The MOTHERS Pilot Project: Social enterprise and Participatory Video with binners in Victoria, BC

According to the 2007 Homeless Needs Survey, there are nearly 1200 homeless people in Greater Victoria, and although some shelter space is available, there is an urgent need to address immediate emergency shelter. A significant number of Victoria’s street community engages in binning, the collection of recyclables from the urban environment including industrial and city garbage bins for their livelihood.  In 2007, the Communities-based Research Laboratory (CBRL) at the University of Victoria conducted participatory-based research with the binning community in Victoria, interviewing 156 binners, of which 63% were homeless (click here for the full research report).  Binning provides an important income source and it also contributes to improving environmental health through resource recovery. 

Typically binners transport recovered materials in shopping carts, which is not a proper solution for the binners themselves, for business or the wider community.  Shopping carts also generate significant noise in residential areas creating a negative public image and hence re-enforcing the marginalization of this population.  There are alternative solutions to this problem such as the Urban Binning Unit, a cart designed specifically for binning.  Providing binners with adequate infrastructure and a support network dignifies their work and provides economic opportunities.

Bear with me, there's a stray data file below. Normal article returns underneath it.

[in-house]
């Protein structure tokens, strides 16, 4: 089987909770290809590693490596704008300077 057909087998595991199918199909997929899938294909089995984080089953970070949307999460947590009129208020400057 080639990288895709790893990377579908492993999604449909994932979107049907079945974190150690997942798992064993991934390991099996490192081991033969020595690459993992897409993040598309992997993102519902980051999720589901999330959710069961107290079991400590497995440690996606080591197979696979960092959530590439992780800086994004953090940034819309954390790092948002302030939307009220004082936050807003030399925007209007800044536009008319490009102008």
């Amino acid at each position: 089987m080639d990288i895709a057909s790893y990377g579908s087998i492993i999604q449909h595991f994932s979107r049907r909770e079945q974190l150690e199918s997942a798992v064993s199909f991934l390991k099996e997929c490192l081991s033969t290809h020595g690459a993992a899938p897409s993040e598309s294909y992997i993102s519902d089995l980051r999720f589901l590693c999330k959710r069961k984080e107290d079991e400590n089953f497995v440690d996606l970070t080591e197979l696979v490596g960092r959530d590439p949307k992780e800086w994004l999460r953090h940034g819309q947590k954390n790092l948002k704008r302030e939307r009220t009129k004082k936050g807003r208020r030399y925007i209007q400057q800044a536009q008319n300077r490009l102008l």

The MOTHERS project aims to empower and improve the quality of life of binners by providing 4 specially-designed bicycles and tent-trailers that will facilitate income generation opportunities.  Tony’s Trailers has already made a few custom-designed bicycles available to a number of homeless people in Victoria, many of who now use them to generate income through binning. Each bicycle includes a trailer that converts into one-person tent that allows discrete, mobile shelter from the elements. Preliminary responses from those currently using these trailers confirm a significant improvement to the overall health, income and quality of their lives.

This project is part of an on-going CBRL research initiative on Participatory Video (PV), funded by theInternational Development Research Council (IDRC), in which 10 binners have been trained in storyboard development, conducting interviews and video/editing technology.  Similar research has been conducted in Sao Paulo, Brazil in the spring 2008 with recycling cooperatives participating in the Participatory Sustainable Waste Management (PSWM) project, funded by the Canadian International Development Agency (CIDA) and headed by Dr. Jutta Gutberlet, director of the CBRL. 

This participatory project aims to build the capacity and empowerment of binners, providing an opportunity to voice their opinions and experiences on issues that are important to them.  The videos will also be used to evaluate and showcase the MOTHERS cart initiative as an innovative response to homelessness and poverty in Victoria. 

This project is carried out in collaboration with Philippe Lucas (University of Victoria, Studies in Policy and Practice Program), the Committee to End Homelessness, VIPIRG, MediaNet, Tony’s Trailors, and the CBRL, funded by VanCity and IDRC.